Of the young earth creationists, he states, “If these claims were actually true, it would lead to a complete and irreversible collapse of the sciences of physics, chemistry, cosmology, geology, and biology.”{19} This is a gross overstatement. In truth, belief in a young earth creation does not prevent one from making predictions based on micro-evolutionary effects or investigating the physical laws of the universe from a microscopic to an intergalactic level.

Collins also states, “No serious biologist today doubts the theory of evolution.”{20} And, “ID’s central premise . . . sets forth a straw man scenario that no serious student of biology would accept.”{21} So, those differing with Collins are not even serious students of biology. Collins ignores the over 800 Ph.D.s who signed a document questioning the ability of Darwinian theory to explain life.{22}

In discrediting ID, he misrepresents the premise of this field, saying ID is designed to resist an atheistic worldview. As one researcher, William Dembski, explains, “Intelligent Design attempts only to explain the arrangement of materials within an already given world. Design theorists argue that certain arrangements of matter, especially in biological systems, clearly signal a designing influence.”{23}

Collins would rather pursue an answer that was wrong and exclude the actions of an intelligent designer, than consider the possibility of intelligent design.

Perverting the Views of C. S. Lewis

Did C. S. Lewis support theistic evolution? Francis Collins quotes Lewis{24}, postulating God could have added His image to evolved creatures who then chose to fall into sin. Although consistent with theistic evolution, Lewis’ thoughts are more consistent with ID tenets.

Lewis begins, “For long centuries, God perfected the animal form which was to become the vehicle of humanity and the image of Himself. He gave it hands whose thumb could be applied to each of the fingers, . . .”{25} So, God was actively involved in bringing about the human form; God intervened to produce the desired outcome. This view contrasts with Collins’s view that God took whatever evolution produced and breathed into it His image.

BioLogos extends the thought, stating “(Lewis) is clearly a Christian Theistic Evolutionist, or an Evolutionary Christian Theist.”{26} They point out passages from Lewis showing the evolutionary theory of physical change was not contradictory to the gospel. They suggest Lewis would accept today’s theories as truth and reject ID.

John West’s research{27} finds Lewis was not saying evolutionary theory was definitely true, but rather that it did not refute Christian belief. Lewis wrote, “belief that Men in general have immortal & rational souls does not oblige or qualify me to hold a theory of their pre-human organic history—if they have one.”{28} In Miracles he wrote, “the preliminary processes within Nature which led up to” the human mind “if there were any“—”were designed to do so.”{29} In both these quotes, Lewis caveats evolutionary theory by adding a big “if.”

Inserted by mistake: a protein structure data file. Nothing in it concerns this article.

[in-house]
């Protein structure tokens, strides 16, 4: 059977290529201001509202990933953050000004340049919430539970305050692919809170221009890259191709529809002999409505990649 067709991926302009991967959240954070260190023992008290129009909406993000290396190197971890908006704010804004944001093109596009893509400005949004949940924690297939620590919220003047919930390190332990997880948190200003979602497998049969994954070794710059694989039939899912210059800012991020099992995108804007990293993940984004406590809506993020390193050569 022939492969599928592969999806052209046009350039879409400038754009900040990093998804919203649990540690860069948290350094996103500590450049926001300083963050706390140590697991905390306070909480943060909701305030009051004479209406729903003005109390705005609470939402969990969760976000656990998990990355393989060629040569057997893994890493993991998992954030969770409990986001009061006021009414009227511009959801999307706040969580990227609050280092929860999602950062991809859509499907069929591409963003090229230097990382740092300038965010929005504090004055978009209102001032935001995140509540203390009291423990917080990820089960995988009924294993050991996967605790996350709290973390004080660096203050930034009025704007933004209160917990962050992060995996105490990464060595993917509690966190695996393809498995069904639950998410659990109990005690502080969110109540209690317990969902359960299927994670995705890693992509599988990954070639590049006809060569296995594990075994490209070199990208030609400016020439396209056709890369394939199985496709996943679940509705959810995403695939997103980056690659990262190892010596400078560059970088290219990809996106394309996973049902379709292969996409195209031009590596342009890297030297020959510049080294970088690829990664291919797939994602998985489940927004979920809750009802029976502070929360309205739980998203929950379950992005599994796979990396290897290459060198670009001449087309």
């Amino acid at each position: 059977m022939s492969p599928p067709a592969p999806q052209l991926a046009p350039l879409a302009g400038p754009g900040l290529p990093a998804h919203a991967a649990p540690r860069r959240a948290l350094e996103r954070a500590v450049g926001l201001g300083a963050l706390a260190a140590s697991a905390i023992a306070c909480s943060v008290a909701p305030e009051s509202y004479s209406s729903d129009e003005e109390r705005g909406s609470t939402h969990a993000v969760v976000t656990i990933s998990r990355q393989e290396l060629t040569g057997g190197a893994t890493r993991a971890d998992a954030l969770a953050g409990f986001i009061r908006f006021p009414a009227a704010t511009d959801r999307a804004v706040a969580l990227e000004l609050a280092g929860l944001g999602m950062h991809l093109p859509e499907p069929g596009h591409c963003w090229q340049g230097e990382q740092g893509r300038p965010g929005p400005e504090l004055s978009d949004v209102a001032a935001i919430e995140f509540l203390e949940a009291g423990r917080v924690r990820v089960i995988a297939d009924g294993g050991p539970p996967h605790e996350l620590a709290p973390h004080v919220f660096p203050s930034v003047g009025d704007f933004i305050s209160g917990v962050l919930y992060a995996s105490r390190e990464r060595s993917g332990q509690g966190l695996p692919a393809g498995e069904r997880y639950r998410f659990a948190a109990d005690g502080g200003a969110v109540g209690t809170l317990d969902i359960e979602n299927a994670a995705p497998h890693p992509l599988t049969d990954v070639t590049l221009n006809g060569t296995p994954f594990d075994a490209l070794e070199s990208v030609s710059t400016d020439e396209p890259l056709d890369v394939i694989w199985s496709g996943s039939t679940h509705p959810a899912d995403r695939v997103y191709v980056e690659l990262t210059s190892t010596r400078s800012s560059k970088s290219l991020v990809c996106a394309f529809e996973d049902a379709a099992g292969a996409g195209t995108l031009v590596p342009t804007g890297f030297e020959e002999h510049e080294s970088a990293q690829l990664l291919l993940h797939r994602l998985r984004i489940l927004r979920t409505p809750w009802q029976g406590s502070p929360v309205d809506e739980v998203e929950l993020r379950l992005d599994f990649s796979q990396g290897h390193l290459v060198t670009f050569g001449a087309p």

Lewis did not embrace a simple-minded view of natural science as fundamentally more authoritative or less prone to error than other fields of human endeavor. Lewis argued that scientific theories are “supposals” and should not be confused with “facts.” . . . We must always recognize that such explanations can be wrong.{30}

Clearly, Lewis did not feel that a young earth view a necessity. But, he was adamantly against the thought that science trumped theology. Although, one cannot know with certainty, it appears that Lewis would resonate with the methodology and claims of Intelligent Design theorists.

I appreciate Collins’ faith journey. However, I wish he would say “We really don’t know the details of man’s creation, but we know God was intimately involved.”

Notes

1. Francis S. Collins, The Language of God: A Scientist Presents Evidence for Belief (New York: Free Press, 2006).
2. See for example, Josh McDowell’s story in Undaunted: One Man’s Real-Life Journey from Unspeakable Memories to Unbelievable Grace, Lee Strobel’s story in The Case for Faith, and Viggo Olsen’s story in Daktar, Diplomat in Bangladesh.
3. Collins, p. 169.
4. Collins, p. 200.
5. Collins, p. 90.
6. Collins, p. 109-142.
7. UK Guardian, September 5, 2012.
8. ENCODE is an acronym for the Encyclopedia of DNA Elements project.
9. Casey Luskin, Junk No More: ENCODE Project Nature Paper Finds “Biochemical Functions for 80% of the Genome”, 2012, www.evolutionnews.org/2012/09/junk_no_more_en_1064001.html (Accessed Mar. 30, 2014)
10. Jonathan McLatchie, Has Francis Collins Changed His Mind On “Junk DNA”? www.evolutionnews.org/2011/03/has_francis_collins_changed_hi044601.html (Accessed Mar. 30, 2014).
11. Michael J. Behe, Darwin’s Black Box: The Biological Challenge to Evolution (New York: Free Press, 1996).
12. Collins, p. 188-190.
13. Behe, Darwin’s Black Box.
14. Collins, p. 192.
15. Jonathan McLatchie, Two of the World’s Leading Experts on Bacterial Flagellar Assembly Take on Michael Behe, March 2013, www.evolutionnews.org/2013/03/kelly_hughes_an069881.html (Accessed Mar. 30, 2014).
16. Collins, p. 193.
17. Jonathan McLatchie, Once Again, Why Intelligent Design is Not a “God-of-the-Gaps” Argument, 2013, www.evolutionnews.org/2013/01/why_intelligent068151.html (Accessed Mar. 30, 2014).
18. Ibid.
19. Collins, p. 174.
20. Collins, p. 99.
21. Collins, p. 190.
22. www.dissentfromdarwin.org